Day 62: My Tumultuous History With Food, Part 3 of 3

From Atkins to Vegan in a Heartbeat

This is the last of three posts that take a quick look at what I have been eating for the last 39.8 years.  Many of the details were glossed over to allow for more compact posting.  Hopefully this will help illustrate the long and twisted journey that led to my new vegan life.

It was May of 2003 and the Earth was spinning on its axis as it had for some time.  George W. Bush gave his speech on the USS Abraham Lincoln under his Mission Accomplished banner.  The first deer ever cloned by scientists was born and given the name of Dewey.  And of course, who can forget when Arsenal beat Southhampton 1-0 to claim the FA Cup?  (Thank you Wikipedia)

This was also the exciting month and year that I decided that I’d had quite enough of being called Big Man by strangers.  It was time to take off the fat suit like I’d always planned to do.  This was a great time of life to make this change too.  My elementary teaching career was underway and for the first time in years we had more money coming into the bank than we had going out.  It was just the tiniest little bit more, but that by itself was a near miracle and more stress relief than can be adequately explained.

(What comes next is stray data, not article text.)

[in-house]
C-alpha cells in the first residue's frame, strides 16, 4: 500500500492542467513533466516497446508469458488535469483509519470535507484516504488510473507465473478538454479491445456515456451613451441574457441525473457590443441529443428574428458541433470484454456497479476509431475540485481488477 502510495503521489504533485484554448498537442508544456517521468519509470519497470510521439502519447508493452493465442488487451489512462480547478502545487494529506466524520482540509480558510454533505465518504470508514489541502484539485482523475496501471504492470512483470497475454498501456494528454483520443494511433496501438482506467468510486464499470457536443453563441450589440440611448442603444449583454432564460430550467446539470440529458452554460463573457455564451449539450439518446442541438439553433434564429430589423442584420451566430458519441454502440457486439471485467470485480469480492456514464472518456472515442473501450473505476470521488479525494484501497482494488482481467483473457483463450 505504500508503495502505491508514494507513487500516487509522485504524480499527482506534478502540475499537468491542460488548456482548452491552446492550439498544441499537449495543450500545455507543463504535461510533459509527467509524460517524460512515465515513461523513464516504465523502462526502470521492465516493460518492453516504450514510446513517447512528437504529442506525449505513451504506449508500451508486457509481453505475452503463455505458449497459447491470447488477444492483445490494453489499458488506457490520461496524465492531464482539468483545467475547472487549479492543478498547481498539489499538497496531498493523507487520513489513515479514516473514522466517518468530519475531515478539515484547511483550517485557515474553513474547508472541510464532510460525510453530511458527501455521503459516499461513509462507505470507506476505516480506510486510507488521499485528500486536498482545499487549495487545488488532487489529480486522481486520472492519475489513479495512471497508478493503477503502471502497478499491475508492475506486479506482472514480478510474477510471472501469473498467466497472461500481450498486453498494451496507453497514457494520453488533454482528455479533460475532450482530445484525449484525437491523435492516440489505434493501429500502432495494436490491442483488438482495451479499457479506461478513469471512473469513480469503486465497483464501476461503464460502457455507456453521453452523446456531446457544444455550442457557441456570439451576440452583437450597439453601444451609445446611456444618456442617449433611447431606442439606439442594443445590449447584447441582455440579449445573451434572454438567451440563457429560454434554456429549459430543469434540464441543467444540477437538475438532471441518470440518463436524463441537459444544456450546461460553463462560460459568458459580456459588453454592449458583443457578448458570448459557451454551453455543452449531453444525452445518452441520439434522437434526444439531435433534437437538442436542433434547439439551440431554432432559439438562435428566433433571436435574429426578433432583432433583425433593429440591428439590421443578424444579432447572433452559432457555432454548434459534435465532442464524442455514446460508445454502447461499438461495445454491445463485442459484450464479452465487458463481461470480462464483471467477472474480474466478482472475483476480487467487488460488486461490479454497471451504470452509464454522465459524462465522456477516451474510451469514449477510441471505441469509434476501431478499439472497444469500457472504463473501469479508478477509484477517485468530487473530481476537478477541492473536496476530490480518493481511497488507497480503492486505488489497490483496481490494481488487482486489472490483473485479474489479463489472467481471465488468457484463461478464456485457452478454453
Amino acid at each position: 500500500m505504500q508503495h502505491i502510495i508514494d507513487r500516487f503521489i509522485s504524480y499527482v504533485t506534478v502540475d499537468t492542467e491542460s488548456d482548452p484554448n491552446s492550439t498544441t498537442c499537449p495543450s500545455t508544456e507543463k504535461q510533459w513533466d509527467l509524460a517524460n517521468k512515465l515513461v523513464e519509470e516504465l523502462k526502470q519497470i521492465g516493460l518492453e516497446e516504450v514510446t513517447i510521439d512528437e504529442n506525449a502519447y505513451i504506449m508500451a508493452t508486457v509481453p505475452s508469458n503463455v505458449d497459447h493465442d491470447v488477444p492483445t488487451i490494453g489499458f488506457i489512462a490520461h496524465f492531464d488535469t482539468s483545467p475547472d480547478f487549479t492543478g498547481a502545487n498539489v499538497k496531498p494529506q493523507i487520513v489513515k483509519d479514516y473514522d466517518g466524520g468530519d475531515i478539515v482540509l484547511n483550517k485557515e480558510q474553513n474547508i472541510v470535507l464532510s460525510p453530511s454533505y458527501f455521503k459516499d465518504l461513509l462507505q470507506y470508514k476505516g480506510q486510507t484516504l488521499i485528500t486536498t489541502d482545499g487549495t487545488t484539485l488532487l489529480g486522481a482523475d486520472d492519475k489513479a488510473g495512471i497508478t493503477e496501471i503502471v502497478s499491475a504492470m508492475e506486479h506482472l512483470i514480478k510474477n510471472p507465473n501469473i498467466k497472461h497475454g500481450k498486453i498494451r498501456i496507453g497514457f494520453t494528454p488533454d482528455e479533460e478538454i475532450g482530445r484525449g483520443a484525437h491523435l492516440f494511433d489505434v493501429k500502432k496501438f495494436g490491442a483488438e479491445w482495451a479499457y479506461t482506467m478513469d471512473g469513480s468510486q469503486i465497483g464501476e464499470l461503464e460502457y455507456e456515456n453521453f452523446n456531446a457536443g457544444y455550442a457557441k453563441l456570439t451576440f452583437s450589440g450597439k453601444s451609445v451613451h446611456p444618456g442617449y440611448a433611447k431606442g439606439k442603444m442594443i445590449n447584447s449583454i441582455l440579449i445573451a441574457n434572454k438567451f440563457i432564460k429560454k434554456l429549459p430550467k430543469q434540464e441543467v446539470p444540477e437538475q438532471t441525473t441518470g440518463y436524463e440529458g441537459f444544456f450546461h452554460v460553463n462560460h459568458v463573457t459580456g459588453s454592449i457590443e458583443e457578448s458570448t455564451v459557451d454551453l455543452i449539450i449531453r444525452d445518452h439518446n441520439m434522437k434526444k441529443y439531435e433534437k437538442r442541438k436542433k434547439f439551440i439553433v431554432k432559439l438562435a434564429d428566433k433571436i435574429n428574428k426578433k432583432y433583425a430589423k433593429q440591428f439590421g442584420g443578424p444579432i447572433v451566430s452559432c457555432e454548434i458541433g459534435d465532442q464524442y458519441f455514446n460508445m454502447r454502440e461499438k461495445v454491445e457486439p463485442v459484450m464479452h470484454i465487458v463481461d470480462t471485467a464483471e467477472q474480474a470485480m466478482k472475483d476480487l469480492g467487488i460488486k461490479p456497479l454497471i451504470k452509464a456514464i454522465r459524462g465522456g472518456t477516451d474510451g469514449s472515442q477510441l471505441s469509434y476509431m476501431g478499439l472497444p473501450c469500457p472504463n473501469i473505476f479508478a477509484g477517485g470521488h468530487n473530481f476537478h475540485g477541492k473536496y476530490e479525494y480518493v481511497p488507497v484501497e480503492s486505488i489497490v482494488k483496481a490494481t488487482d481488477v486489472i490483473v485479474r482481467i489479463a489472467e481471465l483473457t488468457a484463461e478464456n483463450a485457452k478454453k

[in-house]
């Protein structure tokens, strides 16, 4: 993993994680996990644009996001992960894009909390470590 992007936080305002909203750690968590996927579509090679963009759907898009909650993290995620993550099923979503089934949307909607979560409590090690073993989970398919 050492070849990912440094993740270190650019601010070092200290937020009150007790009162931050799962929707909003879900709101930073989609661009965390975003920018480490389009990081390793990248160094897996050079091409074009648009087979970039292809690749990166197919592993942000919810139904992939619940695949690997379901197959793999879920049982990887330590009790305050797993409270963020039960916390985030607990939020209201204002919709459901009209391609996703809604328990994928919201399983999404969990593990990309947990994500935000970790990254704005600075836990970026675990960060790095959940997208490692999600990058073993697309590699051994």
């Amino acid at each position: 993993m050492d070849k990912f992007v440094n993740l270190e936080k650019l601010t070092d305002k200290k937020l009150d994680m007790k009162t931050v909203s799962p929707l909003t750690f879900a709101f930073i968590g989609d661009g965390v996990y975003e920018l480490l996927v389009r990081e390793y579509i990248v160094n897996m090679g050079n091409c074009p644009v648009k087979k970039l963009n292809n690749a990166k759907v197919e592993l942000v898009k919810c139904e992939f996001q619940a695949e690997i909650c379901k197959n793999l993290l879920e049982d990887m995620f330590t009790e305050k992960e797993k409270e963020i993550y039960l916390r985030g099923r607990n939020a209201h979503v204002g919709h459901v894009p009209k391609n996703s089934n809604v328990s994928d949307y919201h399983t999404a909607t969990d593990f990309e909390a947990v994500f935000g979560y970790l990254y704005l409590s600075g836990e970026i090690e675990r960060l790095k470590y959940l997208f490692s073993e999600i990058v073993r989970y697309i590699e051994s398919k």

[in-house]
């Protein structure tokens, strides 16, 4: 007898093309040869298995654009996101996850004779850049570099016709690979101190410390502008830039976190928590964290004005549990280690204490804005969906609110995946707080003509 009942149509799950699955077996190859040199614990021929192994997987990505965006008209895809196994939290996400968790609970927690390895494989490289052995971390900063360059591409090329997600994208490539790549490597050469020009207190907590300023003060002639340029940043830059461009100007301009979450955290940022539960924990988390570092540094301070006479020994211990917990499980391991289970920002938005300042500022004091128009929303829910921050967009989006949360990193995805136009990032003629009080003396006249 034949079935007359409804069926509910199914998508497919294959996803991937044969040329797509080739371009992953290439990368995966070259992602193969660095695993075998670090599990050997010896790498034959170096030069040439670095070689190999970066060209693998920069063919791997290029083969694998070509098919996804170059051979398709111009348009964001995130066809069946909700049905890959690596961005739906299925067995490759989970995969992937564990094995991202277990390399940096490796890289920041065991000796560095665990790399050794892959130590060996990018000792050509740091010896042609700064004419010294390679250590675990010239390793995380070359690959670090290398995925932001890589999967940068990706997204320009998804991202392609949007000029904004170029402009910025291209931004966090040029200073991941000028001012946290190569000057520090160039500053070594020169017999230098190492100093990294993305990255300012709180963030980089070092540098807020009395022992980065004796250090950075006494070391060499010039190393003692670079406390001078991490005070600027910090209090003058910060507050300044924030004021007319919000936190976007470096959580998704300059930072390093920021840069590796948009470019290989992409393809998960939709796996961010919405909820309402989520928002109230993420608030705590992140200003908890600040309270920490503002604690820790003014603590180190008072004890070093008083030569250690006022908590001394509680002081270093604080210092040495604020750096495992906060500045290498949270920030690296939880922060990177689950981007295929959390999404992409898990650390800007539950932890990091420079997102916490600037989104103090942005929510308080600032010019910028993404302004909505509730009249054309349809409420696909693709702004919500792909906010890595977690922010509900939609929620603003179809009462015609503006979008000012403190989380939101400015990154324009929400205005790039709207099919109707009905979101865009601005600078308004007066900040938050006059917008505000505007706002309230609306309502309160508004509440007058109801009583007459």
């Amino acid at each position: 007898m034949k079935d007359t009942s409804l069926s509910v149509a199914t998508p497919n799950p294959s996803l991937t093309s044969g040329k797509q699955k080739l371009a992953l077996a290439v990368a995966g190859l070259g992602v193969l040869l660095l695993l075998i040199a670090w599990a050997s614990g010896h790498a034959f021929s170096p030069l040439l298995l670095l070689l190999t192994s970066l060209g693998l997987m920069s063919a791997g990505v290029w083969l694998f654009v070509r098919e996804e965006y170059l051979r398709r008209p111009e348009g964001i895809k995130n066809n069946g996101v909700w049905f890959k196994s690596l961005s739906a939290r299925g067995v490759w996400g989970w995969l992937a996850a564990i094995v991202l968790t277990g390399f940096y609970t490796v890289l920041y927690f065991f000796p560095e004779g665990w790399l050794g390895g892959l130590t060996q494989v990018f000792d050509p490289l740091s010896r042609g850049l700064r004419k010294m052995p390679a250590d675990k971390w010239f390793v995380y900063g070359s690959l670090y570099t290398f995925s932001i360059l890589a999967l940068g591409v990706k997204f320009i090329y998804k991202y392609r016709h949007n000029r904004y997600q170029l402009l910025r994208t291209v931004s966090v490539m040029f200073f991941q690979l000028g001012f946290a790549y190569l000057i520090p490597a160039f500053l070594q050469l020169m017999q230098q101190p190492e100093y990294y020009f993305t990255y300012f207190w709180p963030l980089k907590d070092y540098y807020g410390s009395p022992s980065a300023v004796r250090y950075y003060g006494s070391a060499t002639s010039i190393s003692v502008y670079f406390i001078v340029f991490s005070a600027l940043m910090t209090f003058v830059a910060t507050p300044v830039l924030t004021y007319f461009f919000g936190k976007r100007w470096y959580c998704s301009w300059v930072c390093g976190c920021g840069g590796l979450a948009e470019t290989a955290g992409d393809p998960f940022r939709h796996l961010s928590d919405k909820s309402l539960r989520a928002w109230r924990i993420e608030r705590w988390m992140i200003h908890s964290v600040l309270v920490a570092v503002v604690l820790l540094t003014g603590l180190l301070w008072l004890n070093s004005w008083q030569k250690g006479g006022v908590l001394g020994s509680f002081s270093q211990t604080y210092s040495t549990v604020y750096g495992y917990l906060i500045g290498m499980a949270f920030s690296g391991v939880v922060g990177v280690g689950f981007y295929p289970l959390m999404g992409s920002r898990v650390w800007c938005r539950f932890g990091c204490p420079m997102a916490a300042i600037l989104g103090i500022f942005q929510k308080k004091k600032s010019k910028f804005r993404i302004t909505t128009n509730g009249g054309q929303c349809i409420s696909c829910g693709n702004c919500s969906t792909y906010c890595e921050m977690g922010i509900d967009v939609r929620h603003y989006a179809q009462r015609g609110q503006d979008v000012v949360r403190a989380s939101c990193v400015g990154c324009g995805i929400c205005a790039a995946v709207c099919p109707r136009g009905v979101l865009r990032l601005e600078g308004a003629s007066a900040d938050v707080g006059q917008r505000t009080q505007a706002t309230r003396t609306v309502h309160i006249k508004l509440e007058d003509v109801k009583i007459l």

With the best intentions in the world I selected the Atkin’s low-carb diet as my salvation. I had a mini-emotional breakdown the day before starting the meat diet because it sounded like a dangerous fad and I was already worried about my health.  However, I’d seen so many success stories I decided I would try my best to follow the rules and hope for the best.  Like when I do my taxes.

The weight immediately began to fall off.  By starving myself of all carbohydrates (bread, pasta, most fruit, rice, most vegetables, and Coca-Cola which I previously drank by the gallon) my body turned to the only energy source available and used it up quickly.  The joy of losing body fat fueled my normally weak will power and I dropped from 292 lbs to 222 lbs between May ’03 and March ’04.

However, before I give my own Mission Accomplished speech, I should mention the number of hospital visits I made during this period of time because of possible Atkins diet side effects.  In July, I went to the emergency room with what I thought was blinding abdominal pain.  It turned out to be colitis and diverticulitis which is just an infected bowel that can rupture and kill you.  No big.

Then in January, I began a three month nightmare that taught me what blinding abdominal pain actually was.  Kidney stones began dropping alternately from the right and left kidney and lodging in my ureters because they were so damn big.  Barbaric stone retrieval methods that I can’t bring myself to share were used, as well as days of forcing the stones out by drinking gallons of water and then hoping to black out before the pain got too bad.  Weeks of my life passed in a muted red-orange tunnel of pain.